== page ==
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An interview with the author of 'The Vegetarian Myth' - comments?
I've not been able to read a copy of her book yet, but did just watch this interview with the author of 'The Vegetarian Myth'. Some of what she says seems to be an oversimplification, but then again, I know she was probably paraphrasing for the sake of keeping to the time limit which this series keeps:
I'm familiar with and interested in the work of Weston Price and Derrick Jensen, and, also, as a vegetarian and a part-time hobbiest triathlete I'm interested in the veganism suggested by Brendan et al. ... So I'm interested in how Brendan and the 'Vega community' would or resolve the challenges to veganism this author produces in the first section of this interview including primarily nutritional requirements, and secondarily, with regard to his suggestions of ordering exotic forms of foods from far-flung nations balanced with his latest suggestions of reducing carbon footprint by eating locally, eg. I live in Korea and Canadian or any other sources of hemp are very far away...
Please forgive any repetition of content produced or implicitly required.
Thanks heaps for any help with getting my head around all this!
Haa. That's a good, solid answer, well written, fair info., and impressively quick, too. Thanks very much, Frances!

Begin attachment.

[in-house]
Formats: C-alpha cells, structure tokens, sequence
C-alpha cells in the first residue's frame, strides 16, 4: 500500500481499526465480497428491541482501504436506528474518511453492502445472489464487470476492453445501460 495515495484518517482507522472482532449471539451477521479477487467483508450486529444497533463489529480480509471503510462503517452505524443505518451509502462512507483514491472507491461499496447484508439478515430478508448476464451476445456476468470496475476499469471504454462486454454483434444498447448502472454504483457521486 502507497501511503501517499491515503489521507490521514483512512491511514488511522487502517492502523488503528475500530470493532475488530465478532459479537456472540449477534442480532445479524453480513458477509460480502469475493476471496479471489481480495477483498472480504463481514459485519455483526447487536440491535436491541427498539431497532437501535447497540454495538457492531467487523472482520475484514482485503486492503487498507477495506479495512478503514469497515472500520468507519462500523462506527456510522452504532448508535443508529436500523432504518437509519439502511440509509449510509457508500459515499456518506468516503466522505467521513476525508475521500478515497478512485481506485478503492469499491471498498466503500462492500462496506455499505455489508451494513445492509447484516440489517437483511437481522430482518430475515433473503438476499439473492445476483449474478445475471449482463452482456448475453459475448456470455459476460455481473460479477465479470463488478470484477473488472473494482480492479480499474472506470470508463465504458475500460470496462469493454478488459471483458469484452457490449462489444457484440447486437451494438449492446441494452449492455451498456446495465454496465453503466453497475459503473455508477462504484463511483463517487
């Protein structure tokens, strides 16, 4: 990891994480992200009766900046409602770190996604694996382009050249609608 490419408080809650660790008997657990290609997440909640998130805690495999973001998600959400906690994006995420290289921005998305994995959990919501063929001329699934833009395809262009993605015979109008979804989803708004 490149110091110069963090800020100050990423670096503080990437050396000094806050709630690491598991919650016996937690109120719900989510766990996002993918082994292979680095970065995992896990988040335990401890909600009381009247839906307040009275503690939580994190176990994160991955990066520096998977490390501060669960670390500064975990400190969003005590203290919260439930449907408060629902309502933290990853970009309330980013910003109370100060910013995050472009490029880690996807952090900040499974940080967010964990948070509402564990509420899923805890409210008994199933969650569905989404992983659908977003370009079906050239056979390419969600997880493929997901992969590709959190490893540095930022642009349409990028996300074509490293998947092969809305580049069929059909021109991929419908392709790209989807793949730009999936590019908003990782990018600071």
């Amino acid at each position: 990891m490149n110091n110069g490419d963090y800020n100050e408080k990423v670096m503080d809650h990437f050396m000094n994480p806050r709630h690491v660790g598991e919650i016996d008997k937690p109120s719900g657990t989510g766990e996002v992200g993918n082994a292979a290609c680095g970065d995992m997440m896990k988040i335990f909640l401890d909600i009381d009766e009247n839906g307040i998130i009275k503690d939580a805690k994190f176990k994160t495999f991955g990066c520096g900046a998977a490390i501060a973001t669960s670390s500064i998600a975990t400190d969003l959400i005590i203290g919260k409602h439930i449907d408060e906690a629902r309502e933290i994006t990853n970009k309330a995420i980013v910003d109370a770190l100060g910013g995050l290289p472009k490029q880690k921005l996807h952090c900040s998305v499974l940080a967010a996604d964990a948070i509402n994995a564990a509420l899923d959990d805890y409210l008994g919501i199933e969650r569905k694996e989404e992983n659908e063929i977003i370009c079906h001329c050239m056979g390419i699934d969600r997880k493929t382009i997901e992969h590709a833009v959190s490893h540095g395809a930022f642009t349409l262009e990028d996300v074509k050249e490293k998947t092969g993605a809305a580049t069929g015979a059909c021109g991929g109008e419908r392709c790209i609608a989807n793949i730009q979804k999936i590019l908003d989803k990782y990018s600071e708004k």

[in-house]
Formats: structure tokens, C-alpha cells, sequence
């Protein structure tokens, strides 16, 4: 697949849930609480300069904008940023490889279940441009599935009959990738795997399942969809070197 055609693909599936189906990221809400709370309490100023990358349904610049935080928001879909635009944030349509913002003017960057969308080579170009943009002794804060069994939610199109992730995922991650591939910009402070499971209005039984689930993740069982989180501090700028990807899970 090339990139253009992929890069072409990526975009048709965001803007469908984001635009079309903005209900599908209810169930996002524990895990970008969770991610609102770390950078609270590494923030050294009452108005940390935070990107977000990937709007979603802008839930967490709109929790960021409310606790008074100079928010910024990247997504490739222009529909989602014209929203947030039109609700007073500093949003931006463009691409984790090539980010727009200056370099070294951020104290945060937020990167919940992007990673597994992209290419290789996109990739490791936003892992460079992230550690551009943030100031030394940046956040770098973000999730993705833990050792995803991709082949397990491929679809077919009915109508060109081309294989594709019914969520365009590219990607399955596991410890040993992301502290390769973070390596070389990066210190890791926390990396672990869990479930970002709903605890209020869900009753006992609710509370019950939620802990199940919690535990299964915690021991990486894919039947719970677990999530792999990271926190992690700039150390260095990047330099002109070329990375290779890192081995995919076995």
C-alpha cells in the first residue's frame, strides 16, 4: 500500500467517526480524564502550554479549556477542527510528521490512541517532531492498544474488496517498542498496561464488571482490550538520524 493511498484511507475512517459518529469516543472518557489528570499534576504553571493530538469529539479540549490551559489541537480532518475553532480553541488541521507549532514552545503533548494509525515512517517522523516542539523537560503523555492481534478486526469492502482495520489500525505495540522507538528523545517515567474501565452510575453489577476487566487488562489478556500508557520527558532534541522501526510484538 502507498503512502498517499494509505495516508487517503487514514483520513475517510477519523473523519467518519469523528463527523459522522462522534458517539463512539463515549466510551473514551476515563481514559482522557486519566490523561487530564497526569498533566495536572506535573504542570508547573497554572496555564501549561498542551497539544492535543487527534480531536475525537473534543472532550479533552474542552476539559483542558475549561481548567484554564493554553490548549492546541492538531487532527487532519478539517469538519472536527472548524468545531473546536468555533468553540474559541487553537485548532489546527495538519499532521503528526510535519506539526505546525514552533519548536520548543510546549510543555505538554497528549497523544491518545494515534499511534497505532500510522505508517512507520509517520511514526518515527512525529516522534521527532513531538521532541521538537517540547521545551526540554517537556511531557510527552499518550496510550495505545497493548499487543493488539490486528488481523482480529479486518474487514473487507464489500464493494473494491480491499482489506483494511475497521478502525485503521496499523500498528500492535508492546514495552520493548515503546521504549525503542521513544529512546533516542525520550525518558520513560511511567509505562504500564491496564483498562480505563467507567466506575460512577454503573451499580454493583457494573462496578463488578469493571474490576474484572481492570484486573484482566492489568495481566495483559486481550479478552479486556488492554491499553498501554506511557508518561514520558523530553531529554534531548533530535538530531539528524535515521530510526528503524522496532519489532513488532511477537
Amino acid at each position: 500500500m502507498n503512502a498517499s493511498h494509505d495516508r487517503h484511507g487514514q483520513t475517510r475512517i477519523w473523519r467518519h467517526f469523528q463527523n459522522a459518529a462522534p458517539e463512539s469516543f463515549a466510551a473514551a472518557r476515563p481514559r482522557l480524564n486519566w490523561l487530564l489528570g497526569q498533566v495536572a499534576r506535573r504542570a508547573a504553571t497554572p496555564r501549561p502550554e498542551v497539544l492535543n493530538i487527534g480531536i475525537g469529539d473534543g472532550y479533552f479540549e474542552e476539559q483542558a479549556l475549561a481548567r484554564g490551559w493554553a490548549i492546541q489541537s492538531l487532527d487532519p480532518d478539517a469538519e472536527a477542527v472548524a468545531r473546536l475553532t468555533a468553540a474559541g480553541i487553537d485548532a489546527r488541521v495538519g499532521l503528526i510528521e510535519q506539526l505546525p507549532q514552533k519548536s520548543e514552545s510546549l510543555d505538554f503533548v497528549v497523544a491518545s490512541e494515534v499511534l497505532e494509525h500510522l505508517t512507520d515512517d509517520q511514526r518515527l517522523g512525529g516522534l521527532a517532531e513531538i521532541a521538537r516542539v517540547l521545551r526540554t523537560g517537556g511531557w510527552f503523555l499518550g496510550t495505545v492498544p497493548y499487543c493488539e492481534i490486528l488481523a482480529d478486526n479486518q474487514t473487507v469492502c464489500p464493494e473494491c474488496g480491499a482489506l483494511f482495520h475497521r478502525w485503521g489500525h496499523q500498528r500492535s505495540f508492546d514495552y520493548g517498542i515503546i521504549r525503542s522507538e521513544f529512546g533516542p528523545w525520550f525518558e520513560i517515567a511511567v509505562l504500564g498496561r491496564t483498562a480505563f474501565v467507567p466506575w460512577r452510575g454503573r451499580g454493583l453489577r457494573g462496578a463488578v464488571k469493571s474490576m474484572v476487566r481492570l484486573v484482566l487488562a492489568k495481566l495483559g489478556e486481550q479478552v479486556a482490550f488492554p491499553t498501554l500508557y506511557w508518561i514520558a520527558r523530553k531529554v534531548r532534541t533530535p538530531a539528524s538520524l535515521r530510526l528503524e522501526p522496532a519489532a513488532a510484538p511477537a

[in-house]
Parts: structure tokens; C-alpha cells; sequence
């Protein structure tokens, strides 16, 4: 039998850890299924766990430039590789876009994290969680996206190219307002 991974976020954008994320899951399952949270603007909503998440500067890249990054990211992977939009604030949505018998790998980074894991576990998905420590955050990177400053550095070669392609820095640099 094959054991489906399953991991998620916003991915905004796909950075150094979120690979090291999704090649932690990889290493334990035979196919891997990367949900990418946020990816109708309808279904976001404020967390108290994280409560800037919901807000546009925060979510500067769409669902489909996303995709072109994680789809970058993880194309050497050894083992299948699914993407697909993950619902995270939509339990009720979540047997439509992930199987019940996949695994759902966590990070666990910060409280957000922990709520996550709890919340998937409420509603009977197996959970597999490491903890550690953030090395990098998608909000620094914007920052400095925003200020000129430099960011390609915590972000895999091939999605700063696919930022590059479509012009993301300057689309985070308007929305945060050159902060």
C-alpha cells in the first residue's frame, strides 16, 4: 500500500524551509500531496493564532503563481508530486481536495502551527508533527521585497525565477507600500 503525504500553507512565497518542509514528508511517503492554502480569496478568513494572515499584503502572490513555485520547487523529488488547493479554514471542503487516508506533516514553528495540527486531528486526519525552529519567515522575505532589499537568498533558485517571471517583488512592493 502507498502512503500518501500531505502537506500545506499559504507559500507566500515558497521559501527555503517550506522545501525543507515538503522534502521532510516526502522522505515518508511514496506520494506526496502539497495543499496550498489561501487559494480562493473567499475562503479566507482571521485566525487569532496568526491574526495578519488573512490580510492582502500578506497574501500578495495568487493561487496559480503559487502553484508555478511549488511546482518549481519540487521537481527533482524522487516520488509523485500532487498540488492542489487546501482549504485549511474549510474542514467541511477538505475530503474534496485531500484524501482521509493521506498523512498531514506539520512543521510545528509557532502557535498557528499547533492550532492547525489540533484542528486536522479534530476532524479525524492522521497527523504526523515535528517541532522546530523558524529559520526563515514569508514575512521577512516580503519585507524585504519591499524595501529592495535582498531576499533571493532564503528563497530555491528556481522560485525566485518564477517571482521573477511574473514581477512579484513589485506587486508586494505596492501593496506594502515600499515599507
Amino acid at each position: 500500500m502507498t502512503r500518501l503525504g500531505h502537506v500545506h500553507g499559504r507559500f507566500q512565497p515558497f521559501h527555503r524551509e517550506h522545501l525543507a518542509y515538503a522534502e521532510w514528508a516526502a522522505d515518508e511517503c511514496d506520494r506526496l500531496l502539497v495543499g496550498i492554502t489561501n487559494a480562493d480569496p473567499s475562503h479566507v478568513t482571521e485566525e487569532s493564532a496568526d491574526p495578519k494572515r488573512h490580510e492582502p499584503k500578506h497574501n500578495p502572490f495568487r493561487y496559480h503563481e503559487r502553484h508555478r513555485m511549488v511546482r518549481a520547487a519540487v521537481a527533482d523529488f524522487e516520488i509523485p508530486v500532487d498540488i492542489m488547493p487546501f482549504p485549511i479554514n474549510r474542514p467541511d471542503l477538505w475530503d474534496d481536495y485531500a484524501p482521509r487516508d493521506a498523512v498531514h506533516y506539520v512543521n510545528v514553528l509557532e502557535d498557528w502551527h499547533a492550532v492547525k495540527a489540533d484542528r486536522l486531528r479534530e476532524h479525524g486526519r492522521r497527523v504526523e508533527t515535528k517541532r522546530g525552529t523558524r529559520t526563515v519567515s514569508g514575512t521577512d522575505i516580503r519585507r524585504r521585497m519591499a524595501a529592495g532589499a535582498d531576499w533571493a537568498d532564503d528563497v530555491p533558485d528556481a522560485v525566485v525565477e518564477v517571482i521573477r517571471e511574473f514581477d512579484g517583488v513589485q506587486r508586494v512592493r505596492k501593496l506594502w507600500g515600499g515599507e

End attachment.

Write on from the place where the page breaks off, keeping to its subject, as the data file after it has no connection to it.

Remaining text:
I agree that with reflection, I find her line which was something like "We can agree to call them complex carbohydrates if you like but let's face it, they're really just sugars" was a bit too over-simplistic and basically patronizing. It's virtually implying there's no difference between white rice and brown or black rice, or, by extension, eating a meal with white sugar instead of any rice or any complex carbs at all, which just seems inane.
She does raise the question of insulin swings (or however she phrases it) which is something of which I'm aware, but I have no information on how vegans and veggies tend to cope differently, physiologically, with such challenges. As I understand it, the more complex the carbohydrate, the less the risk of insulin spikes and crashes, and so the greater the feelings of fulfillment and the lesser the urges for binging on unhealthy (and typically processed) foods. I can't see that meat is necessary in any of that. Have I missed something? What else is useful to keep in mind, or be aware of here, in relation to her spiel on insulin etc.?
Do you have any opinion on Weston Price's work, and her interpretation of it?
I'd be curious and even interested on any findings you manage on the K vitamins.